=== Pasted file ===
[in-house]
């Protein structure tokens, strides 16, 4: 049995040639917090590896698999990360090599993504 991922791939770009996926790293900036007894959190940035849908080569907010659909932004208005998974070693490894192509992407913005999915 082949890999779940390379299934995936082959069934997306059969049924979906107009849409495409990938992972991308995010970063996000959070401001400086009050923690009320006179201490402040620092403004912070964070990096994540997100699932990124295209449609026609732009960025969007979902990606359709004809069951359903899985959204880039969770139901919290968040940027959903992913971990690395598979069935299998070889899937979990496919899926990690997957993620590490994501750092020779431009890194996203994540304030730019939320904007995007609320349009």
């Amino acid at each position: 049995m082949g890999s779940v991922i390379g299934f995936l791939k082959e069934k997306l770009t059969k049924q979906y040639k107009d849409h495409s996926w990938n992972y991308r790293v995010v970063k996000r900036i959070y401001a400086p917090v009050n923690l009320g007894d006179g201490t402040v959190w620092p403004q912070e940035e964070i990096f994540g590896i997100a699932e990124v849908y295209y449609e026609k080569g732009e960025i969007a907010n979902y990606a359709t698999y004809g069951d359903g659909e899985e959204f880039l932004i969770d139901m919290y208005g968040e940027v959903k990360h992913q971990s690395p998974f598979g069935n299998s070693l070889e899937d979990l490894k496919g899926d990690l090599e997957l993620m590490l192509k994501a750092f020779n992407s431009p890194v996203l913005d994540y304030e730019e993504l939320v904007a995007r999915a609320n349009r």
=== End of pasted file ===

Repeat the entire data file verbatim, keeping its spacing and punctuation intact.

[in-house]
């Protein structure tokens, strides 16, 4: 049995040639917090590896698999990360090599993504 991922791939770009996926790293900036007894959190940035849908080569907010659909932004208005998974070693490894192509992407913005999915 082949890999779940390379299934995936082959069934997306059969049924979906107009849409495409990938992972991308995010970063996000959070401001400086009050923690009320006179201490402040620092403004912070964070990096994540997100699932990124295209449609026609732009960025969007979902990606359709004809069951359903899985959204880039969770139901919290968040940027959903992913971990690395598979069935299998070889899937979990496919899926990690997957993620590490994501750092020779431009890194996203994540304030730019939320904007995007609320349009």
């Amino acid at each position: 049995m082949g890999s779940v991922i390379g299934f995936l791939k082959e069934k997306l770009t059969k049924q979906y040639k107009d849409h495409s996926w990938n992972y991308r790293v995010v970063k996000r900036i959070y401001a400086p917090v009050n923690l009320g007894d006179g201490t402040v959190w620092p403004q912070e940035e964070i990096f994540g590896i997100a699932e990124v849908y295209y449609e026609k080569g732009e960025i969007a907010n979902y990606a359709t698999y004809g069951d359903g659909e899985e959204f880039l932004i969770d139901m919290y208005g968040e940027v959903k990360h992913q971990s690395p998974f598979g069935n299998s070693l070889e899937d979990l490894k496919g899926d990690l090599e997957l993620m590490l192509k994501a750092f020779n992407s431009p890194v996203l913005d994540y304030e730019e993504l939320v904007a995007r999915a609320n349009r």